Last year in United States, poverty has increased or decreased. Make your choice. The poverty rate has increased according to the Census Bureau's narrow official measure, but it fell by the additional office measure, which takes into account a wider range of income and expenses, including 'pandemic help.
I think poverty reduction by complementary measure is the real story of 2020, but what interests me really, that is the long term pattern. Is poverty in America trending up, down, or is itthe roughly stable over the past decades? Looking around you might convince yourself that it is getting worse. You see homeless people on the streets, you hear about people being broken by medical bills, you read articles about jobs that go overseas or that disappear automatically.
The good news is that the poverty rate goes down once you take into account all the resources that low-income people can draw on, including vouchers. food, housing and heating assistance, school meals, income from work and child tax credits. These sources are captured in the Census Bureau Supplementary Measure, but not in the Official Poverty Measure.
You don 't hear much about this achievement . This does not correspond to the discourse of the left, which says that we mustair more to help the poor, or the right wing, which says any government effort to eradicate poverty by giving people more money is doomed.
The graph below, based on an analysis by Bruce Meyer of the Harris School of Public Policy at the University of Chicago and James Sullivan of the University of Notre Dame, shows no sustained progress in the official measure of poverty, but a rapid decline in two alternative measures.
The two alternative measures of poverty that Meyer and Sullivan constructed are based on household consumption of goods and services, which like the census Bureau's supplemental measure is designed to capture resources that the official measure lacks. It goes back further than the Supplementary Index, which started in 2009. In Alternative 1, Meyer and Sullivan also used an alternative index forr prices. They say the Bureau of Labor Statistics overestimates inflation, giving the impression that some people's income is falling in real terms when it is not. Alternative 2 uses their consumption measure but sticks to the government's inflation rate. They calibrated their alternative poverty rates to match the official 2015 rate.
"We are winning the war on poverty", m ' Sullivan said.
The war on poverty pays off
Percentage of households in the United States below the poverty line, by official measure and two alternatives. Alternative 1 uses a broad definition of consumption and a lower measure of inflation. Alternative 2 uses the broad definition of standard consumption and inflation. Image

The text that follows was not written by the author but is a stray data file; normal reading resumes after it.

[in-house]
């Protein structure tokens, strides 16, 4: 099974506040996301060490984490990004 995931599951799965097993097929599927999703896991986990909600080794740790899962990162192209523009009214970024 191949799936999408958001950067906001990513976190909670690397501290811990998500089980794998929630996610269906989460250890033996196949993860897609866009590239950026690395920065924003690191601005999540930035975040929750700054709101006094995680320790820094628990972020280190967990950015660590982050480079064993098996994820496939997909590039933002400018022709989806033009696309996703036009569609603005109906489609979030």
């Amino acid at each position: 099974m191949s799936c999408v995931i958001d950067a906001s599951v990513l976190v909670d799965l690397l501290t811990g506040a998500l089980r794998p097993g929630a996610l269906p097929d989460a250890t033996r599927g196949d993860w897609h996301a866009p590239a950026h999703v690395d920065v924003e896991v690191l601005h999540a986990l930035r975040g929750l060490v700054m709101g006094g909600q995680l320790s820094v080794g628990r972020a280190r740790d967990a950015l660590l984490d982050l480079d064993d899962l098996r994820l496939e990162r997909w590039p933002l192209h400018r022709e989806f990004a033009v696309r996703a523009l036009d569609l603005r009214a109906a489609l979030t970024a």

Source: Bruce Meyer and James Sullivan
The next two charts, based on World Bank data, show global progress against poverty. The only continent where the number of people living in extreme poverty is increasing dramatically is Africa.
Extreme poverty is now concentrated in Africa
Image Image figcaption>
Number of people living in extreme poverty in 1990 and 2017 by region, in million, according to the World Bank.
Source: World Bank
It 's good news that we are making progress, but it ' s not the end of the story. All of these charts attempt to track poverty on an relative basis - in other words, how much money you have. Another way is to measure poverty on a relative basis, ie how much money you have compared with the people around you. Some European countries set the poverty line at 60% of median income, for example.
On the one hand, a relative measure of poverty may seem silly. If the incomes of the poor double, they are obviously better off, but they would still be considered poor on a relative if median incomes also doubled. A relative measure of poverty is actually a measure of inequality.
But the relative measure of poverty has its own problems, especially when it is applied over long periods. The standard of living has increased over time, so that things that were once a luxury are now seen as near necessities. The most fabulous royal family households of ancient times may seem poor to a modern day enumerator; they lacked running water, flush toilets, refrigerators, central heating, air conditioning, automobiles and cell phones. Also, slight differences in the inflation rates used in poverty calculations create huge discrepancies when applied over decades, as the work of Meyer and Sullivan shows.
One solution is to build a hybrid definition of poverty that takes into account both relative and relative poverty. " I would
Americans are generous in helping those affected by natural disasters and other disasters, but when the most severe recession never recorded hit last year, they didn 't appear to open their wallets. An investigation by Gallup in April 2020, as theThe Covid-19 was at its peak, found that the part of Americans claiming to have donated money to charities during the previous was 73 percent, the lowest since Gallup started asking the question in 2001. The previous low, 79 percent, was in another recession year, 2009. One possibility is that people have pulled out because that they worried about their own finances: The biggest drop in giving was among those earning less than $ 40,000 a year, who were most at risk of the recession.
Quote of the day
“ I often say that when you can measure what you are talking about andexpress it in numbers, now you k something about it; but when you cannot measure it, when you cannot express it in numbers, your knowledge is of a lean and unsatisfying kind: It may be the beginning of knowledge, but you have to hardly, in your thoughts, advanced to the stage of science, whatever the subject. "
- William Thomas Baron Kelvin, " Popular Lectures and Addresses: Constitution of the Subject "(1891).
Do you have any comments? Send a note to coy-newsletterHfrance.fr .